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Dancing with the Devil: Cooperating with Competitors

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Have you ever had to pass on a business opportunity because you didn't have the time or capacity to undertake it alone? Did you consider approaching one of your competitors to see if they wanted to work together with you?
 
Collaborating with competitors is often a good idea. It can help you learn and grow, improve your credibility, better understand your competition, and build valuable goodwill for future cooperative ventures. Then there is the synergy of teams, where the team working together achieves more than the sum of what the individual players can achieve on their own. Maybe separately neither you nor your competitor could realize on the opportunity.

Caveat Competitor

But, it's not all rosy. Many of us have had bad experiences working with competitors, arising from loss of confidential information, our credibility being transferred to them, their bad reputation rubbing off on us, or inequitable sharing of revenues, costs, workloads, and risks. No wonder many cringe at the thought of collaborating with competitors.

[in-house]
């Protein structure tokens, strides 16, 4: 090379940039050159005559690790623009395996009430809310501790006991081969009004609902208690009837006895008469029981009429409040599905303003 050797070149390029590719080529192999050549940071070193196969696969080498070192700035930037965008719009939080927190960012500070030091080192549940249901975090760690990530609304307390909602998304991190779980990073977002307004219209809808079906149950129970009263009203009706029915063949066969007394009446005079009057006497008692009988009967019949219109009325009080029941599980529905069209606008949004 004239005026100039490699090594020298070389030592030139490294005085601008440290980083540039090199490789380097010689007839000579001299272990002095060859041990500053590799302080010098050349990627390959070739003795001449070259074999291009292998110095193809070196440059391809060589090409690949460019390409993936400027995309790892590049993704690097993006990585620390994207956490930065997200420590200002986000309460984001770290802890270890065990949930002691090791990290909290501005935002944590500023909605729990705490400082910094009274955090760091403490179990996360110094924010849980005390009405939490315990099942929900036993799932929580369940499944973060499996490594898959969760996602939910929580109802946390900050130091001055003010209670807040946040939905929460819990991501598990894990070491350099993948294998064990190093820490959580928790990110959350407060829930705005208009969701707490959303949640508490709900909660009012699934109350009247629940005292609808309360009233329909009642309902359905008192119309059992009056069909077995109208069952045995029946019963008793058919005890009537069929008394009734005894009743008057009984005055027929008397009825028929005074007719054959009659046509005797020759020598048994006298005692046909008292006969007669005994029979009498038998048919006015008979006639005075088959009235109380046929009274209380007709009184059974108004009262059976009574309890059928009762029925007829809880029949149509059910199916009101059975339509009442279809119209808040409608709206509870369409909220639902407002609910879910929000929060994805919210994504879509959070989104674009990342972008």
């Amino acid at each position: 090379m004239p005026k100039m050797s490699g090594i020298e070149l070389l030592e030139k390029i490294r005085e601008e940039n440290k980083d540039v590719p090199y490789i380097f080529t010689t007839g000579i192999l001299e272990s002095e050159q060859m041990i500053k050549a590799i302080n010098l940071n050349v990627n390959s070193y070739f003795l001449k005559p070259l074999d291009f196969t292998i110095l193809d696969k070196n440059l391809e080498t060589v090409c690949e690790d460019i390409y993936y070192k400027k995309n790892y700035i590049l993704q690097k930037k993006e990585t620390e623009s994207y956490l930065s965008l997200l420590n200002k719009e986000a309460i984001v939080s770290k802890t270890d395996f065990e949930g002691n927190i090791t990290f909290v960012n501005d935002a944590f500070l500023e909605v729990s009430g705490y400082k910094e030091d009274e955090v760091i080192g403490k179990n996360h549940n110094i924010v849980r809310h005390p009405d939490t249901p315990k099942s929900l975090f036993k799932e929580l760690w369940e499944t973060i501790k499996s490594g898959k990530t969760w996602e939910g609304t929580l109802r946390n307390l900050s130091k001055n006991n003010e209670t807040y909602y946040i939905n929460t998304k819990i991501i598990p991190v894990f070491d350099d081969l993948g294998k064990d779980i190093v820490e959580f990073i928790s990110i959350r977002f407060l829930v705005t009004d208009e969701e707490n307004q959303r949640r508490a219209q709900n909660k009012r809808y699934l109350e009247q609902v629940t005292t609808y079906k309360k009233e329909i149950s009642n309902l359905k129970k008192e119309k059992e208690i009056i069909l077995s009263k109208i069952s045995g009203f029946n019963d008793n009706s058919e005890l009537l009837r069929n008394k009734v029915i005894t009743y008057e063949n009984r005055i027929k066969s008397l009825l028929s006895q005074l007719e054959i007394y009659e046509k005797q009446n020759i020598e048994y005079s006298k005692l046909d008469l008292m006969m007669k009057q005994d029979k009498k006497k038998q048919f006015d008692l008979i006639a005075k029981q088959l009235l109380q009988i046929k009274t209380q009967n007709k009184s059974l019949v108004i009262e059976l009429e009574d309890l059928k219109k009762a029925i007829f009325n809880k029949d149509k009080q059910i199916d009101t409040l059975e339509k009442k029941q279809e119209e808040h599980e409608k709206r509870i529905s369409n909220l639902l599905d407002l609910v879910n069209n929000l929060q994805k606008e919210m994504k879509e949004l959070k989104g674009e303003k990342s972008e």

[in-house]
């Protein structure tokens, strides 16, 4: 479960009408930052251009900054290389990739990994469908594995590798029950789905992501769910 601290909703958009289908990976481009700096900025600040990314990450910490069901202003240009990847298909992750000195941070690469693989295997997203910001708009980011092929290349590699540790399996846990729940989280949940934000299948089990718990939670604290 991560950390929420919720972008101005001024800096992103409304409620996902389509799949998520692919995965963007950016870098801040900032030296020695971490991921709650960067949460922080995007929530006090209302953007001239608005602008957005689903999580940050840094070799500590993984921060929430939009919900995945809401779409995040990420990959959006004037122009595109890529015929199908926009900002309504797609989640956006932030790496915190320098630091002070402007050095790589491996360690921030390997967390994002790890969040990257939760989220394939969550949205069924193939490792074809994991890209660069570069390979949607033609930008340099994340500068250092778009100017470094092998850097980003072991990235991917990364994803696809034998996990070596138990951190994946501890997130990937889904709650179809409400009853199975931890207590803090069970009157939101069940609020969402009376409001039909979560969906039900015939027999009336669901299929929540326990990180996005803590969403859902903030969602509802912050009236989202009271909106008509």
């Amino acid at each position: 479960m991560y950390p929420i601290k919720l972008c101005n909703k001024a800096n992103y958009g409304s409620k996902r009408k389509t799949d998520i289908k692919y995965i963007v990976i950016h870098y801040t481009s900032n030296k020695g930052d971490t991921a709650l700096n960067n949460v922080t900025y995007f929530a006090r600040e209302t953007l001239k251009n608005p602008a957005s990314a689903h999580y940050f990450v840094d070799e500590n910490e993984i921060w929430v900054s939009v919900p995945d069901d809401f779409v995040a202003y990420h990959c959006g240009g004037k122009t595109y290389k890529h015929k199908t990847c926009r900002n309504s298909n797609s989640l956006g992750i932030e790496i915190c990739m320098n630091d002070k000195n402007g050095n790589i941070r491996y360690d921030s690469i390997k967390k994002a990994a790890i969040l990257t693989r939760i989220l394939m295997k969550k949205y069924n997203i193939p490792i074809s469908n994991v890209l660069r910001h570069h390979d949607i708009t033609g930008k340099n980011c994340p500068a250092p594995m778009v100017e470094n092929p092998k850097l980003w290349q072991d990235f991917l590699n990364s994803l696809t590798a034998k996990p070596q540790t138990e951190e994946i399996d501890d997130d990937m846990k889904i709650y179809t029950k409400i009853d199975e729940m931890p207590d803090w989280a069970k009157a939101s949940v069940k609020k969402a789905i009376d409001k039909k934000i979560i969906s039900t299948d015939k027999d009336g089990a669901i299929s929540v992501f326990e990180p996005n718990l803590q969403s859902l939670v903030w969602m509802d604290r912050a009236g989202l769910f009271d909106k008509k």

So, when does is make sense to collaborate, and how should we protect ourselves? Here are some suggestions:
  1. Trust. Don't go into a business arrangement with somebody you don't trust, provided that lack of trust is based on real experience and not just suspicion. It's normal and natural to be suspicious of those we don't know well, especially competitors. Don't let suspicion alone prevent you from working positively with competitors. Allow yourself to work with them carefully, until they demonstrate they are untrustworthy.  
  2. Roles. Drive ambiguity out of the relationship, as much as you can. Insist on setting out explicit roles for each partner, especially around leadership authority for the various tasks, customer liaison, accountability for results, and quality assurance.
  3. Responsibilities. Set out explicitly who is responsible for each of the financial components, especially where there is uncertainty and risk involved. Make sure you are comfortable that risk sharing is commensurate with reward sharing, and that each partner is in the best position to deal with its own risk factors.
  4. Confidentiality. Make sure all parties agree on what confidential information will be shared and how it will be protected.
Collaboration isn't always the best decision, but you should give it a fair chance. There can be a lot to be gained, and you can take steps to minimize the downside.
 
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